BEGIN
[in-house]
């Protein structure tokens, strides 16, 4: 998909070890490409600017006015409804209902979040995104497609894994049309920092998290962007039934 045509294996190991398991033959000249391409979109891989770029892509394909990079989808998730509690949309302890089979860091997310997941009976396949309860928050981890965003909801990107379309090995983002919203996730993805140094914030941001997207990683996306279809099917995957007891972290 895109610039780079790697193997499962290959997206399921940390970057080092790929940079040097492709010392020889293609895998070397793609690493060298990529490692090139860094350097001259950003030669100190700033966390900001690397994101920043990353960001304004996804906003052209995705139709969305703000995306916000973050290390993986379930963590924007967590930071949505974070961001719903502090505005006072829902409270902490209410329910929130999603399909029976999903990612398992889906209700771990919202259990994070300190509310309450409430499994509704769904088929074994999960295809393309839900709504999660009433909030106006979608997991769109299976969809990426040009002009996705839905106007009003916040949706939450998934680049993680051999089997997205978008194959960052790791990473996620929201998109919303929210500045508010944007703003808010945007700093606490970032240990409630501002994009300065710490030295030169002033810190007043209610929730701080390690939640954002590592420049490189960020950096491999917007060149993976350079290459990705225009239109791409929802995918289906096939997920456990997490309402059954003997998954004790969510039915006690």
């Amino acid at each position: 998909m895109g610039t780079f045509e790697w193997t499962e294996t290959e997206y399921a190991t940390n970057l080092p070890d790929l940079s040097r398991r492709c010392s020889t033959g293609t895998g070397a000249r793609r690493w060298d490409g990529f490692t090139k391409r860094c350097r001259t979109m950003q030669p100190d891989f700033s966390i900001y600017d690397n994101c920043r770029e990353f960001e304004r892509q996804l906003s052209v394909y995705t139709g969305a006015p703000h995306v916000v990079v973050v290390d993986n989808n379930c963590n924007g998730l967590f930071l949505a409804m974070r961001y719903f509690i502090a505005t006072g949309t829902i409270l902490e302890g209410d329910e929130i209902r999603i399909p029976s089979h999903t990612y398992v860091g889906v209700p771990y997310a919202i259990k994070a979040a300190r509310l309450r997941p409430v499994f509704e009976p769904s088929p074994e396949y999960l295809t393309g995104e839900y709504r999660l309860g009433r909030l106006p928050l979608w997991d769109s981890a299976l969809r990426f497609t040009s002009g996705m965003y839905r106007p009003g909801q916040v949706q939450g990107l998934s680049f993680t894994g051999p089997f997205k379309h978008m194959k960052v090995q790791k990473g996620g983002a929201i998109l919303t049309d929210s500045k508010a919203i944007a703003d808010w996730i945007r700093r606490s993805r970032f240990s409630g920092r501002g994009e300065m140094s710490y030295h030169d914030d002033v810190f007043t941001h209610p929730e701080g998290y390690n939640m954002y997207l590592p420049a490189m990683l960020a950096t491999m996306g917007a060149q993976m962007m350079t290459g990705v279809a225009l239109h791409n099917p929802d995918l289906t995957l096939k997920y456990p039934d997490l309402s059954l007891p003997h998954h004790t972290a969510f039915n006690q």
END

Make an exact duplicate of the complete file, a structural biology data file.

[in-house]
């Protein structure tokens, strides 16, 4: 998909070890490409600017006015409804209902979040995104497609894994049309920092998290962007039934 045509294996190991398991033959000249391409979109891989770029892509394909990079989808998730509690949309302890089979860091997310997941009976396949309860928050981890965003909801990107379309090995983002919203996730993805140094914030941001997207990683996306279809099917995957007891972290 895109610039780079790697193997499962290959997206399921940390970057080092790929940079040097492709010392020889293609895998070397793609690493060298990529490692090139860094350097001259950003030669100190700033966390900001690397994101920043990353960001304004996804906003052209995705139709969305703000995306916000973050290390993986379930963590924007967590930071949505974070961001719903502090505005006072829902409270902490209410329910929130999603399909029976999903990612398992889906209700771990919202259990994070300190509310309450409430499994509704769904088929074994999960295809393309839900709504999660009433909030106006979608997991769109299976969809990426040009002009996705839905106007009003916040949706939450998934680049993680051999089997997205978008194959960052790791990473996620929201998109919303929210500045508010944007703003808010945007700093606490970032240990409630501002994009300065710490030295030169002033810190007043209610929730701080390690939640954002590592420049490189960020950096491999917007060149993976350079290459990705225009239109791409929802995918289906096939997920456990997490309402059954003997998954004790969510039915006690």
């Amino acid at each position: 998909m895109g610039t780079f045509e790697w193997t499962e294996t290959e997206y399921a190991t940390n970057l080092p070890d790929l940079s040097r398991r492709c010392s020889t033959g293609t895998g070397a000249r793609r690493w060298d490409g990529f490692t090139k391409r860094c350097r001259t979109m950003q030669p100190d891989f700033s966390i900001y600017d690397n994101c920043r770029e990353f960001e304004r892509q996804l906003s052209v394909y995705t139709g969305a006015p703000h995306v916000v990079v973050v290390d993986n989808n379930c963590n924007g998730l967590f930071l949505a409804m974070r961001y719903f509690i502090a505005t006072g949309t829902i409270l902490e302890g209410d329910e929130i209902r999603i399909p029976s089979h999903t990612y398992v860091g889906v209700p771990y997310a919202i259990k994070a979040a300190r509310l309450r997941p409430v499994f509704e009976p769904s088929p074994e396949y999960l295809t393309g995104e839900y709504r999660l309860g009433r909030l106006p928050l979608w997991d769109s981890a299976l969809r990426f497609t040009s002009g996705m965003y839905r106007p009003g909801q916040v949706q939450g990107l998934s680049f993680t894994g051999p089997f997205k379309h978008m194959k960052v090995q790791k990473g996620g983002a929201i998109l919303t049309d929210s500045k508010a919203i944007a703003d808010w996730i945007r700093r606490s993805r970032f240990s409630g920092r501002g994009e300065m140094s710490y030295h030169d914030d002033v810190f007043t941001h209610p929730e701080g998290y390690n939640m954002y997207l590592p420049a490189m990683l960020a950096t491999m996306g917007a060149q993976m962007m350079t290459g990705v279809a225009l239109h791409n099917p929802d995918l289906t995957l096939k997920y456990p039934d997490l309402s059954l007891p003997h998954h004790t972290a969510f039915n006690q």